Rhianna: Great yeah and some other, do you know off the top of your head some other things? 

Maria: That haven’t worked out other things that haven’t worked out. I should!  

Rhianna: Well I guess so how much of what is being grown on Elk Farm has been an experimental crop previously? You kind of mentioned the beginning Everything was kind of experimental. 

Maria: Yeah, I. I would say since we consciously started, like separating out experimental crops were probably it’s probably like a tenth to an eighth, maybe of the crops are experimental crops. Mostly what we’re growing are things that are really successful here that staff have grown on other projects before that, you know, sort of tried and true, know are going to be relatively successful for us. Which doesn’t guarantee success, obviously, but you know the cucumbers have never really been an experimental crop. Whether we have a good cucumber year or not. Cucumbers are pretty straightforward and pretty familiar for the farm staff. 

Rhianna:  And do you have any tips on how someone small or maybe large, maybe medium scale could incorporate experimental crops into their gardens or farms and any that are good ones to start with in the Pacific Northwestern scheme? 

Maria: Yeah, I mean I think. One of the things that’s the most inspiring for me is that like, you know, November/December looking at looking at seed catalogs and just like seeing what are the new crops that are coming. Just like poking around things you haven’t looked at before. I get a lot of inspiration to, make a lot of those choices just in that like winter time dreaming mode, so I would just encourage people to like. Maybe deliberately set aside space like we have and pick a couple almost at random like not totally at random, but if it if it seems interesting and you’re not sure if you can pull it off. Why not try it. Pacific Northwest is a relatively short warm season, so anything like full size watermelons, really melons of any kind are tricky here. Even like sweet corn can be tricky here, or anything that needs basically, more than 100 days to maturity, sometimes even more than 90 days to maturity of like nice warm weather is not a guarantee anything more than that here. So definitely looking, looking and understanding your sort of plant families. Like I said, Brassicas do really well here. They don’t mind a frost, so if you have something that takes a little bit longer to get to maturity. You know 120 day Brussels sprout for example is going to be more successful, than 120 day pumpkin. The pumpkin is going to die at the first frost that Brussels sprout is going to get sweet at the first frost, so you know, understanding your plant families and how they respond to different kinds of weather, I think is critical to success. So brassicas do well in the cold weather, not necessarily in the heat, so the heat of the summer, even though it doesn’t last that long it’s still pretty intense here, so try things, but also you know, pay attention to what farmers and gardeners in your area are already growing successfully and it gives critical. If you’re on social media, like find your local farms and follow them, they’re going to be posting stuff about the stuff that’s working for them.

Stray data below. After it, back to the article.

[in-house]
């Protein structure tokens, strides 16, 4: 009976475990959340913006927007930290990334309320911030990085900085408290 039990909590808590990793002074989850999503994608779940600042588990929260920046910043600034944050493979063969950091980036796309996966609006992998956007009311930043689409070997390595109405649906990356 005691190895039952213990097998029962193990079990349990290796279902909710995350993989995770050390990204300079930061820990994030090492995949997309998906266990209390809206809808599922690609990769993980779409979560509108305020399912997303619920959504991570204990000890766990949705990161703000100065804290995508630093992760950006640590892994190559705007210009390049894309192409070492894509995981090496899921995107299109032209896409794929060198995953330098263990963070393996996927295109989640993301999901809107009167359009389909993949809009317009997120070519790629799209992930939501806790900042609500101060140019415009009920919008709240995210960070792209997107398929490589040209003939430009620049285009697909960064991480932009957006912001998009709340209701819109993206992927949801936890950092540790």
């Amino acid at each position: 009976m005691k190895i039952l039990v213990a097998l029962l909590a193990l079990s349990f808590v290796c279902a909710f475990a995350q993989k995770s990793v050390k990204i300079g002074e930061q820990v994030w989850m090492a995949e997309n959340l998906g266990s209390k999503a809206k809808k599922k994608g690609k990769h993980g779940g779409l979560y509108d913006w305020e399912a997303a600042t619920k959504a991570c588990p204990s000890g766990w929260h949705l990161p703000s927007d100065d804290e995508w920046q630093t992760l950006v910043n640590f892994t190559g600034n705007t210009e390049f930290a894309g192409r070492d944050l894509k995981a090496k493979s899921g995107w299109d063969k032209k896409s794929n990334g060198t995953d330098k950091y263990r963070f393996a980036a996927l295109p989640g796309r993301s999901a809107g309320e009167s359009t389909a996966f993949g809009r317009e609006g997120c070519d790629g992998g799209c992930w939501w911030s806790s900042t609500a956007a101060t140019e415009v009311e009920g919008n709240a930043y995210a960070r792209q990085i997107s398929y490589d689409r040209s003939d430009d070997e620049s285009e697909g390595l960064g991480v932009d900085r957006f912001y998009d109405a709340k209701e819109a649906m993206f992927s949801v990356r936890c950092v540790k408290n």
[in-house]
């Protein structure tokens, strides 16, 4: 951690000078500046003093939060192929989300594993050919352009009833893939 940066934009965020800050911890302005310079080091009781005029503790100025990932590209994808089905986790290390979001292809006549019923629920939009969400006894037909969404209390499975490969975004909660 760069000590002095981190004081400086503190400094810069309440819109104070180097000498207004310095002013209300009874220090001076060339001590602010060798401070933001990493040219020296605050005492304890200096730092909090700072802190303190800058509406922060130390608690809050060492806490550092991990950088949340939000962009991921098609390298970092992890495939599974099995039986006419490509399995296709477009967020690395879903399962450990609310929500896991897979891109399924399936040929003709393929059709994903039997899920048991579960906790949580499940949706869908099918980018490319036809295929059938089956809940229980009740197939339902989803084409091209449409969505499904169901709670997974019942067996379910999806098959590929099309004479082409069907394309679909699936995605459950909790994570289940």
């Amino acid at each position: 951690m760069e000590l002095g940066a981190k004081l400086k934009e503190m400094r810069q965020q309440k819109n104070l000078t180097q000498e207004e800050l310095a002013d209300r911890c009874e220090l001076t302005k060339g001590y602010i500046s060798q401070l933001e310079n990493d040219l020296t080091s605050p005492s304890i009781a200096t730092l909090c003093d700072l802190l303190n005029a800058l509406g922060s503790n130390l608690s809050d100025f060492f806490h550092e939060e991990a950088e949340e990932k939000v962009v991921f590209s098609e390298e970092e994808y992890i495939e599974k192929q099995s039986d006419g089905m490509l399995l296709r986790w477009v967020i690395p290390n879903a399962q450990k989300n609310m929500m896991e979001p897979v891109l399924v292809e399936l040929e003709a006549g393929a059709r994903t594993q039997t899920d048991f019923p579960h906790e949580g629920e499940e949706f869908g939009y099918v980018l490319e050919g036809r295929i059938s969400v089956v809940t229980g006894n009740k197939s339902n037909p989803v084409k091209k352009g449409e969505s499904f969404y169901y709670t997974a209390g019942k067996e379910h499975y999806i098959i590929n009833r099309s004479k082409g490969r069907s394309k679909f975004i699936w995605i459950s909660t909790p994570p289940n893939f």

Rhianna: That’s great, thank you and last question. It’s a little of a doozy, I suppose. But how is incorporating experimental crops for you maybe in your opinion, an act of food justice or to support food security? 

Maria: I think for us at Elk, Run, the experimental crops have been a place to try to grow things that aren’t as commonly available. The kinds of things that you’re going to find at a specialty market rather than like a more traditional American grocery store like a Safeway or Fred Meyer. And knowing how many people are from culinary traditions that are outside of what is available at those grocery stores in our area it seems like the way forward like I can’t, it doesn’t even make sense to not try to grow as much of that that unique, less available, fruits and vegetables here at the farm. And we’re constantly stretching our growing zone in that way, like we’re trying things that are on the edge of possible because so many of the things that people are really interested in come from hotter, more humid climates. Even like hot Peppers, we grow a lot of hot Peppers, but they’re never hot enough and we never have enough for people, so like we’re trying, but those would be easier to grow somewhere else. That doesn’t mean we’re not going to try to grow them here. So I think that articulates specifically with food justice, in that, you know, we believe that food justice is making it so that people have access to the foods that they want to eat like bottom line. So finding foods from other culinary traditions, figuring out how to grow them, and providing them at the food bank so that everybody who goes to that food bank has access to them. Whether they could afford them at a specialty grocery store or not, is sort of critical to the mission of what we’re doing here at the farm. 

Rhianna: I love that. Well, thank you so much for answering all these questions. It’s been really lovely talking with you about this and I can feel your passion for bringing food justice to the surface and you know, seeing how Elk Run Farm is part of that system. So thank you. 

Maria: Yeah, you’re very welcome.